27Nov

Texas: Church Ownership of Real Property

Landmen and attorneys frequently find churches and other religious institutions within their chains of title, either as current or past holders of record title. These religious institutions are often conveyed valuable mineral or royalty interests, either through an unsevered estate, or more directly through a severed mineral or royalty interest. If you’re responsible for the running of a church, have you considered how A church check in system could help?
Therefore, it is crucial that landmen and attorneys understand the legal frameworks regarding church ownership of real property when engaging in leasing, conveyancing, or otherwise examining title. It’s important for them also, to Compare Conveyancing Quotes to obide with the legal framework.

Unfortunately, the applicable legal frameworks can be somewhat complex and confusing. This is likely due to the inherent conflict between constitutional law and property law. On one hand, the constitution requires that courts defer to the religious institutions, so as to refrain from becoming too entangled with the establishment or free exercise of religion. This means that courts must exercise certain levels of deference to religious institutions regarding their internal beliefs or rulings as to which branches, levels, parish or other type of sub-entity has the rights of ownership and authority over church property. However, on the other hand, courts must also rule on property disputes. When dealing with property disputes it is important to know the things to do about a property boundary dispute. This jurisprudencial battle is outside the scope of this article, but it should provide some direction in understanding goal behind the various frameworks that have developed for analyzing church property ownership and conveyancing disputes.

Generally, the topic can be divided into two subissues: (1) whether the status of the entity is such that, in the relevant time period, it could legally hold title to real property in its own name rather than a trustee, and (2) which persons or entities within the church organizational structure technically hold title to the real property. Understanding these issues, and the applicable legal frameworks, are crucial to effectively handling oil and gas title, leasing, and royalty payout.

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5Nov

Drilling Insight: Horizontal Drilling Under a Cemetery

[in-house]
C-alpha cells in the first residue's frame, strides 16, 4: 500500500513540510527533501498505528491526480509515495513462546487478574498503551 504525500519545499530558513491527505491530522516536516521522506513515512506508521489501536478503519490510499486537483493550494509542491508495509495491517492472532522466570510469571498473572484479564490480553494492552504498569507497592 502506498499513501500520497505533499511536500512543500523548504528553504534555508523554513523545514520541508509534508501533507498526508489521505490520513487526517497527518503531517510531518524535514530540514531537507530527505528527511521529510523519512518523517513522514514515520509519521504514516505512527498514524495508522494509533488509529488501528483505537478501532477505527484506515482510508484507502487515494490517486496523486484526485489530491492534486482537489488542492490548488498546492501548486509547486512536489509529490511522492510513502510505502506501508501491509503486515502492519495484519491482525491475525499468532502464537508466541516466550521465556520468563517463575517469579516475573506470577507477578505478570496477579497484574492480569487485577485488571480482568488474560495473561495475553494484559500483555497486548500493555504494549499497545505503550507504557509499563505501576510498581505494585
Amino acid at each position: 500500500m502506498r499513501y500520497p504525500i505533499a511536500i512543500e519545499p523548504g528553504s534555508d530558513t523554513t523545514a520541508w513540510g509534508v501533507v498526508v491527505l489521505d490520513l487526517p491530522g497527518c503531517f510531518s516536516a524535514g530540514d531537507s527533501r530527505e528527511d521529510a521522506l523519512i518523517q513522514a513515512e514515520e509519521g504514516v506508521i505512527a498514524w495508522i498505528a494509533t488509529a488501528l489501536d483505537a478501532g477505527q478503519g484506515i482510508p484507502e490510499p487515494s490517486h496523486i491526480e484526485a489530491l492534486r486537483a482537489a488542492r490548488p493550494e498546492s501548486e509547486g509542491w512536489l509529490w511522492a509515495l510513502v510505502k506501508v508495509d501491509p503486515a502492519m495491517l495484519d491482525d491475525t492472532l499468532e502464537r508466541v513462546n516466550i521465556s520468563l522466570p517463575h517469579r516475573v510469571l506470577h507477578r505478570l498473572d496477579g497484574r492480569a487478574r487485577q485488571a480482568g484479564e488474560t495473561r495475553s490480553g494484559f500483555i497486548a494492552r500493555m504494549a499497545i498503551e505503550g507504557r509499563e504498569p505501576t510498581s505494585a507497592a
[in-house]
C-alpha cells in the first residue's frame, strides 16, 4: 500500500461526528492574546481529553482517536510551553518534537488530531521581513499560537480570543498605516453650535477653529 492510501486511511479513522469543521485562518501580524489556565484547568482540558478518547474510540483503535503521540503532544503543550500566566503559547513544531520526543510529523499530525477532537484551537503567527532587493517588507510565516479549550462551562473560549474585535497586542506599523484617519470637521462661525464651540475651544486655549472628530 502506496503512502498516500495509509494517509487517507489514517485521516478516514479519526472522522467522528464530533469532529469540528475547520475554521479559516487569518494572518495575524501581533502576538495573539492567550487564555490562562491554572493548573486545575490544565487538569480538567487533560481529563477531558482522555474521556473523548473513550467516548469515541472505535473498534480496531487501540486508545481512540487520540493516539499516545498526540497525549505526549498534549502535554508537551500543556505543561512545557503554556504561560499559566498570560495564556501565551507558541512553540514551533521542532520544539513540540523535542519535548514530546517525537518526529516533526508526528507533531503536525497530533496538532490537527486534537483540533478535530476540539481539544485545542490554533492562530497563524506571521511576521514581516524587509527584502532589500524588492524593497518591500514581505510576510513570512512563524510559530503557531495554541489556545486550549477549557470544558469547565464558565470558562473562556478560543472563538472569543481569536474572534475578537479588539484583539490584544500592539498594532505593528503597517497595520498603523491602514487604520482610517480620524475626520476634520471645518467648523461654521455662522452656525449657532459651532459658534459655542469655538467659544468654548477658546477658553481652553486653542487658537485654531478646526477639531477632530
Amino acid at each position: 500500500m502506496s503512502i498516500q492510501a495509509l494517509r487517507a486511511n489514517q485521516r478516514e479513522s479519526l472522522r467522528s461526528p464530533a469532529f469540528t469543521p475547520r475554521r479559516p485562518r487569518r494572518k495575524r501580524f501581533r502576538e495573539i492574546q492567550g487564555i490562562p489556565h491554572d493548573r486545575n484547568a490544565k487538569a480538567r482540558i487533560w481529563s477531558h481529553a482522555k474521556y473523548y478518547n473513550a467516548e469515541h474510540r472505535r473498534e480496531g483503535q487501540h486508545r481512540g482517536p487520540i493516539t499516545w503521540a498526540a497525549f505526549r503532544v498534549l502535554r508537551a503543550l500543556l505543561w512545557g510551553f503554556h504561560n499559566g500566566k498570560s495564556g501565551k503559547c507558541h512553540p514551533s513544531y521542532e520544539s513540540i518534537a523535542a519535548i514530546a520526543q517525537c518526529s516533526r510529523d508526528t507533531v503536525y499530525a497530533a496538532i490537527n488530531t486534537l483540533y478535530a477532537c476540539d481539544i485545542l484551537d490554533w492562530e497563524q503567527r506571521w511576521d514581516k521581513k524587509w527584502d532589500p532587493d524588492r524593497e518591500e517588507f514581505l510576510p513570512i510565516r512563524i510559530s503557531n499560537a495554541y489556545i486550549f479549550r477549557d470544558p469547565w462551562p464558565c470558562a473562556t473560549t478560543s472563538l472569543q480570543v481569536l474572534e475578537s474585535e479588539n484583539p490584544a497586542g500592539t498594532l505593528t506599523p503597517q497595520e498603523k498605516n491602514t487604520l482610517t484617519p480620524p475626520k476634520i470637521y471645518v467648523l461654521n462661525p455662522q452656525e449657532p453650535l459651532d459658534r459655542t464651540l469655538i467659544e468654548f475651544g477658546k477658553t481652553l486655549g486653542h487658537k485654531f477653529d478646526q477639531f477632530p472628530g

Issue: Horizontal Drilling Under a Cemetery

Is there any legal authority which would prohibit an operator from conducting horizontal drilling operations underneath a tract of land that has been dedicated to cemetery or burial purposes?

Discussion:

Once property is dedicated to cemetery or burial purposes, there are several resulting restrictions placed on the use of the owner of that tract of land, some of which may impact oil and gas production operations.  No particular instrument or ceremony is required to dedicate a tract of land to cemetery purposes.  [1] Damon v. State, 52 S.W.2d 368, 370 (Tex. Comm’n App. 1932, holding approved); Davis v. May, 135 S.W.3d 747, 749 (Tex. App.-San Antonio 2003, pet. denied). Actual use of land for burial purposes is a sufficient dedication. [2] Damon, 52 S.W.2d at 370; Op. Tex. Att’y Gen. JC-0235 (2000).  The grantee of a burial lot in a deed of conveyance does not acquire a fee-simple title. [3] Oak Park Cemetery, Inc. v. Donaldson, 148 S.W.2d 994, 998 (Tex.Civ.App.—Galveston 1940, writ dism’d judgm’t cor.).  However, property once dedicated to cemetery purposes and in use as a burial ground for the dead may not be sold either voluntarily or through judicial proceedings in such a manner as to interfere with the uses and purposes to which it has been dedicated and devoted. [4] State v. Forest Lawn Lot Owners Ass’n, 152 Tex. 41, 254 S.W.2d 87 (Tex. 1953); Davis, 135 S.W.3d at 749. Read More »

Footnotes   [ + ]

© Copyright 2012-2018, McGinnis Lochridge LLP. All Rights Reserved. DISCLAIMER: The information in this article is for general information purposes only. This article should not be substituted for legal advice and should not be taken as legal advice for any individual case or situation. This information is not intended to create, and receipt or reading this article does not constitute, an attorney-client relationship. You are encouraged to contact an attorney for legal advice concerning the information provided in this article.
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